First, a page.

• oliviastelter94

When Ralph Stout Park was your second home

Updated: Sep 15, 2020

R.A. Mathis wrote, “There may be no secrets in small towns, but there are no strangers either.” If you grew up in Mountain City, you feel this quote in your soul. Growing up, there wasn’t much to do outside of school activities (if you were even in those). Our parents would pick us up at the bottom of the hill, or if you drove a car, you’d pile into one of your friend’s car with six other people and cruise down the hill to freedom. When the 3:15 bell rang, it meant time to go home or go with a friend to eat, maybe take a nap, then go to the park. If you graduated anywhere near 2012, you know exactly why this is nostalgic.

For some parents, the park was a place where the “bad kids” hung out, or maybe parents weren’t exactly sure who went there but figured it would be okay. I bet there were some parents who probably encouraged their kid to go. Most parents, like mine, got tired of hearing every day “after I eat, I’m going to go to the park.” My parents would always want me to stay home to spend time with them, but the park was the place to hangout. I’m sure if you didn’t go to Johnson County High, you’re thinking, what was so special about the park? Well, there’s not really anything that special about it, really. It was 30+ cars (on a good day) all lined up, by clique obviously (jk), with hatches open and JoCo school kids hanging out, decompressing from such a hard day of high school. Friends parked beside friends, but mostly the crowd was cohesive. People would play pranks, ride together to get food, walk around, maybe or maybe not smoke a cigarette or two, skateboard, jam to music together, and duke it out on occasion. It didn’t seem so special back then, but looking back at it now, I would describe Ralph Stout park as extremely special.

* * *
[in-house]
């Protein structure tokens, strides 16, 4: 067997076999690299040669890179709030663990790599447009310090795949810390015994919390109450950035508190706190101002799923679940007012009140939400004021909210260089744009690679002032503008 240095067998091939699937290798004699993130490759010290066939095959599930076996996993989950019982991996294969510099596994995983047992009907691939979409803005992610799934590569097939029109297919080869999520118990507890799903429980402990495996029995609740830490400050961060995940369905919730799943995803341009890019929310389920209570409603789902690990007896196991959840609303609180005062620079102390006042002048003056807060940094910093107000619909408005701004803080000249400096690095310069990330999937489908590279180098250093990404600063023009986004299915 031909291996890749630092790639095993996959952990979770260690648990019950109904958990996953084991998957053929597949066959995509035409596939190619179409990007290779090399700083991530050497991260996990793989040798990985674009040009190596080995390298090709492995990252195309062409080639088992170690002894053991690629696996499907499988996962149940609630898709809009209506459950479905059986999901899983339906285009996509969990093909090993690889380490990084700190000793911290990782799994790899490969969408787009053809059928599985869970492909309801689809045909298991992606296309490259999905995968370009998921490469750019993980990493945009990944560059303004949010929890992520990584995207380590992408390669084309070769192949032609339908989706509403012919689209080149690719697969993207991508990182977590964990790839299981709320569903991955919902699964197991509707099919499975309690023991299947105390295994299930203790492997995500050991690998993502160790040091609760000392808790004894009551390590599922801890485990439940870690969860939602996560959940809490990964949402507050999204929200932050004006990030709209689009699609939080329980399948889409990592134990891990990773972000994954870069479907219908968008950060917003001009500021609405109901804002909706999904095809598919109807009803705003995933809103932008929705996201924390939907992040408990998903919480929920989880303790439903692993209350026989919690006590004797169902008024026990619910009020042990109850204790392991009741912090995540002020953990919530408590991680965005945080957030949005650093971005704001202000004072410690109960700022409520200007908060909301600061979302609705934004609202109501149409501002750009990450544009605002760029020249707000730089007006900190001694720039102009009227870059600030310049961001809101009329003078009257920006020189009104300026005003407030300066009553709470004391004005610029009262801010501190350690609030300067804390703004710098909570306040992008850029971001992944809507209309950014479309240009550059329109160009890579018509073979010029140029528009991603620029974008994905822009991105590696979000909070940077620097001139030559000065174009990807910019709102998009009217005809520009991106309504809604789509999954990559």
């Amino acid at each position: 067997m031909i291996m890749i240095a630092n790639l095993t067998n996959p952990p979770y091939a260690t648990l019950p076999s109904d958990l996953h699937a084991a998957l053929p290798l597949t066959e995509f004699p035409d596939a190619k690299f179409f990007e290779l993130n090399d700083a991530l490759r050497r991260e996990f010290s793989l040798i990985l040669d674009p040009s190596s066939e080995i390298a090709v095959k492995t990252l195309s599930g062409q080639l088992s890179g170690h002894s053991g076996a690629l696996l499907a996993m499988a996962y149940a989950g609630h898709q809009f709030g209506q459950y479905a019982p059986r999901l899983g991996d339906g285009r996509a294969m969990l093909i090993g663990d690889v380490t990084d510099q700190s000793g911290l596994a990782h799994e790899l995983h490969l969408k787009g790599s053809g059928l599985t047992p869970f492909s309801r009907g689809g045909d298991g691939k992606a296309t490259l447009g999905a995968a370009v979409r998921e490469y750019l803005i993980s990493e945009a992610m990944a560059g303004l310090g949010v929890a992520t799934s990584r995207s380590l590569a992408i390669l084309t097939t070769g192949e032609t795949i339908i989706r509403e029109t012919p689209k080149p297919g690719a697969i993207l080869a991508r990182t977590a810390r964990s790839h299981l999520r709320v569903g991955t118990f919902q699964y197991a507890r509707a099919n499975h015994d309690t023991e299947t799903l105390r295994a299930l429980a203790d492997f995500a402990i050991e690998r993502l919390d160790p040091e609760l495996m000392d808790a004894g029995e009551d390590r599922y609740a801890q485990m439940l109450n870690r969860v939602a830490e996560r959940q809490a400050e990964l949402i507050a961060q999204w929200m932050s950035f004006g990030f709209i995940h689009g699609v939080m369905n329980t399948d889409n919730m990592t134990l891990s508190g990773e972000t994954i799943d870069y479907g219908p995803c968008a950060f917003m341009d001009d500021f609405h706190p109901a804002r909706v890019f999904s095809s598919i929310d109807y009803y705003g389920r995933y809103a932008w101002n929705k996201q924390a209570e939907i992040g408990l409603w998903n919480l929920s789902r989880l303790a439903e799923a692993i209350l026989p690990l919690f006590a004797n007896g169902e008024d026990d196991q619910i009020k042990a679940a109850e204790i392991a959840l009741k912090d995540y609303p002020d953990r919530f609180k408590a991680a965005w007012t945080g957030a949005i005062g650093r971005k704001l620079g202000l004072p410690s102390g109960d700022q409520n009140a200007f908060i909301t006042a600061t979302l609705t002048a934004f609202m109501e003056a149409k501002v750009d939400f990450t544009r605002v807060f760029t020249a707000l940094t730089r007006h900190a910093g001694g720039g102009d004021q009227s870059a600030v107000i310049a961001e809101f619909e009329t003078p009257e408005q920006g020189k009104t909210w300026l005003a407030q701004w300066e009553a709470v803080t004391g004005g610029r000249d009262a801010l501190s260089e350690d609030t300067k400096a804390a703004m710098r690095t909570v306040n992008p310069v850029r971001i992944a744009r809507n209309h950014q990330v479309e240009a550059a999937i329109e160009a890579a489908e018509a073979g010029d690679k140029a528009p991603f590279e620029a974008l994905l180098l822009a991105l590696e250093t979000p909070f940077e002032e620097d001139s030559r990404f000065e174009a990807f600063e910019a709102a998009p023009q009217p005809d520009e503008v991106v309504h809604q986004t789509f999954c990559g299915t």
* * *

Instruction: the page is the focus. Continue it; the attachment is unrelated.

We’d tell stories, chase each other around, cry over heart breaks, and laugh until we couldn’t breathe. Some of the craziest memories I can remember were made there. Some of the greatest memories I can remember were made there, too. Beyond weekdays, hanging out at the park became a weekend thing, too. Don’t have any plans this weekend? Come chill at the park. Need to get away and lean on your friends? Come to the park. Need to surround yourself with others to help cure the loneliness? The park can fix that.

I think the reason most of us stay close after high school is because we didn’t just get to know each other at school or during school activities and functions. We got to know each other’s story. We got to see each other vulnerable. Now that we’re adults, we celebrate victories and cry together because that’s what we’ve always done.

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